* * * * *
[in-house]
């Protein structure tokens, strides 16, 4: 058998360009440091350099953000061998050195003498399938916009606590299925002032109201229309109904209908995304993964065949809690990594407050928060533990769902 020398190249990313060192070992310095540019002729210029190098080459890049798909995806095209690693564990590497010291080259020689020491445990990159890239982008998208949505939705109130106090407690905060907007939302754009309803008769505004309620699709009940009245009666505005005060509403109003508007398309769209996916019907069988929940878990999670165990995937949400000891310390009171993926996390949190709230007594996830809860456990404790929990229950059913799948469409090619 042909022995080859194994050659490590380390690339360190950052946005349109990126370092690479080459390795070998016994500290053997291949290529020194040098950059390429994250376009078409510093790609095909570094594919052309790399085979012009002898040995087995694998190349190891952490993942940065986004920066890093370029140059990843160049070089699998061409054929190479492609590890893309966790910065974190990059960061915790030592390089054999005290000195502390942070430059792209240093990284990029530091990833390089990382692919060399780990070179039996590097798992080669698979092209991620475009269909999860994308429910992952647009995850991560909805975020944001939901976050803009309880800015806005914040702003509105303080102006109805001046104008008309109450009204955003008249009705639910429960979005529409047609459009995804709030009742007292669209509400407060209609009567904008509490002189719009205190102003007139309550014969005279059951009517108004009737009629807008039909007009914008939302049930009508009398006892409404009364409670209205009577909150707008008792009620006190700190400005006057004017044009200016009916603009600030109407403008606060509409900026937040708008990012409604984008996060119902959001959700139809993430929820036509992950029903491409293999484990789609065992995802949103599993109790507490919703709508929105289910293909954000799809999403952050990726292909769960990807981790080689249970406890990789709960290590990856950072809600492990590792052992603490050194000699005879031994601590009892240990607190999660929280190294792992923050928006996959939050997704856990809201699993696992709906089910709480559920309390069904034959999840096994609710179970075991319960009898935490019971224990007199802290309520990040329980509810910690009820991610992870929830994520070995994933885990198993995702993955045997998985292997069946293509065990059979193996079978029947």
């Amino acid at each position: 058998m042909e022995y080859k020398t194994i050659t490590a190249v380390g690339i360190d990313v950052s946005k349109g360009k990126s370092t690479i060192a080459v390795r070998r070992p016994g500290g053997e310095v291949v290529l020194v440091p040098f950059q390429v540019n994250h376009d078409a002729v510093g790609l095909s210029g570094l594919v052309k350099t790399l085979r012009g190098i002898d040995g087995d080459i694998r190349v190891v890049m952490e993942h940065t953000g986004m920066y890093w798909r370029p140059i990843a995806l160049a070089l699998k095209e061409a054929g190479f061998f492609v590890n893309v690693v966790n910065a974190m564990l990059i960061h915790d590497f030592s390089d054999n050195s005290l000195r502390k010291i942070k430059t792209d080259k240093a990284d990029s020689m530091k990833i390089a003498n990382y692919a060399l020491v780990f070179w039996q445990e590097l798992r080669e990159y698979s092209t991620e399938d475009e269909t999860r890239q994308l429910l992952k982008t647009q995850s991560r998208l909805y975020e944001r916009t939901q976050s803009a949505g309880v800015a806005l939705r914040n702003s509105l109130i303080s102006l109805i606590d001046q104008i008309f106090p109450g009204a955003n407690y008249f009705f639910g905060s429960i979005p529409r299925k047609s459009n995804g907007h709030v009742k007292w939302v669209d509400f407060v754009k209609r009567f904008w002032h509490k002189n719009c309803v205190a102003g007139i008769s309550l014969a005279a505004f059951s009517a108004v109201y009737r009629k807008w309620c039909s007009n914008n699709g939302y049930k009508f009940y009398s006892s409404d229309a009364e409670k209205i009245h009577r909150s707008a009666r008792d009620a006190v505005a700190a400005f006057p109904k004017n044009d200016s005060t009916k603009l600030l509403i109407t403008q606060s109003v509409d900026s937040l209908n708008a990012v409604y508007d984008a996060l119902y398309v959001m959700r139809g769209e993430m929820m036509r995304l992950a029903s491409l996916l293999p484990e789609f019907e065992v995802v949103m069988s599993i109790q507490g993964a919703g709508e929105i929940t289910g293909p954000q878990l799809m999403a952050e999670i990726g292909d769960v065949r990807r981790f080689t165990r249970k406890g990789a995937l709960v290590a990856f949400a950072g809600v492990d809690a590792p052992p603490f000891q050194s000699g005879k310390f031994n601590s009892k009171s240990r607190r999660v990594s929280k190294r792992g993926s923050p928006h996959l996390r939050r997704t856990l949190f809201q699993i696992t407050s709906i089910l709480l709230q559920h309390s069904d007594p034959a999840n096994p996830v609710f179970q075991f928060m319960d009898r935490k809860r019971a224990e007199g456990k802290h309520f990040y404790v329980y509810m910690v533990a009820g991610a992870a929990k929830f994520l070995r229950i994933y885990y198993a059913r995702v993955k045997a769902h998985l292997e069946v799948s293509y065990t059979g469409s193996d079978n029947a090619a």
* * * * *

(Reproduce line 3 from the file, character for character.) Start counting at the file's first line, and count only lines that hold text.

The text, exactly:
């Amino acid at each position: 058998m042909e022995y080859k020398t194994i050659t490590a190249v380390g690339i360190d990313v950052s946005k349109g360009k990126s370092t690479i060192a080459v390795r070998r070992p016994g500290g053997e310095v291949v290529l020194v440091p040098f950059q390429v540019n994250h376009d078409a002729v510093g790609l095909s210029g570094l594919v052309k350099t790399l085979r012009g190098i002898d040995g087995d080459i694998r190349v190891v890049m952490e993942h940065t953000g986004m920066y890093w798909r370029p140059i990843a995806l160049a070089l699998k095209e061409a054929g190479f061998f492609v590890n893309v690693v966790n910065a974190m564990l990059i960061h915790d590497f030592s390089d054999n050195s005290l000195r502390k010291i942070k430059t792209d080259k240093a990284d990029s020689m530091k990833i390089a003498n990382y692919a060399l020491v780990f070179w039996q445990e590097l798992r080669e990159y698979s092209t991620e399938d475009e269909t999860r890239q994308l429910l992952k982008t647009q995850s991560r998208l909805y975020e944001r916009t939901q976050s803009a949505g309880v800015a806005l939705r914040n702003s509105l109130i303080s102006l109805i606590d001046q104008i008309f106090p109450g009204a955003n407690y008249f009705f639910g905060s429960i979005p529409r299925k047609s459009n995804g907007h709030v009742k007292w939302v669209d509400f407060v754009k209609r009567f904008w002032h509490k002189n719009c309803v205190a102003g007139i008769s309550l014969a005279a505004f059951s009517a108004v109201y009737r009629k807008w309620c039909s007009n914008n699709g939302y049930k009508f009940y009398s006892s409404d229309a009364e409670k209205i009245h009577r909150s707008a009666r008792d009620a006190v505005a700190a400005f006057p109904k004017n044009d200016s005060t009916k603009l600030l509403i109407t403008q606060s109003v509409d900026s937040l209908n708008a990012v409604y508007d984008a996060l119902y398309v959001m959700r139809g769209e993430m929820m036509r995304l992950a029903s491409l996916l293999p484990e789609f019907e065992v995802v949103m069988s599993i109790q507490g993964a919703g709508e929105i929940t289910g293909p954000q878990l799809m999403a952050e999670i990726g292909d769960v065949r990807r981790f080689t165990r249970k406890g990789a995937l709960v290590a990856f949400a950072g809600v492990d809690a590792p052992p603490f000891q050194s000699g005879k310390f031994n601590s009892k009171s240990r607190r999660v990594s929280k190294r792992g993926s923050p928006h996959l996390r939050r997704t856990l949190f809201q699993i696992t407050s709906i089910l709480l709230q559920h309390s069904d007594p034959a999840n096994p996830v609710f179970q075991f928060m319960d009898r935490k809860r019971a224990e007199g456990k802290h309520f990040y404790v329980y509810m910690v533990a009820g991610a992870a929990k929830f994520l070995r229950i994933y885990y198993a059913r995702v993955k045997a769902h998985l292997e069946v799948s293509y065990t059979g469409s193996d079978n029947a090619a």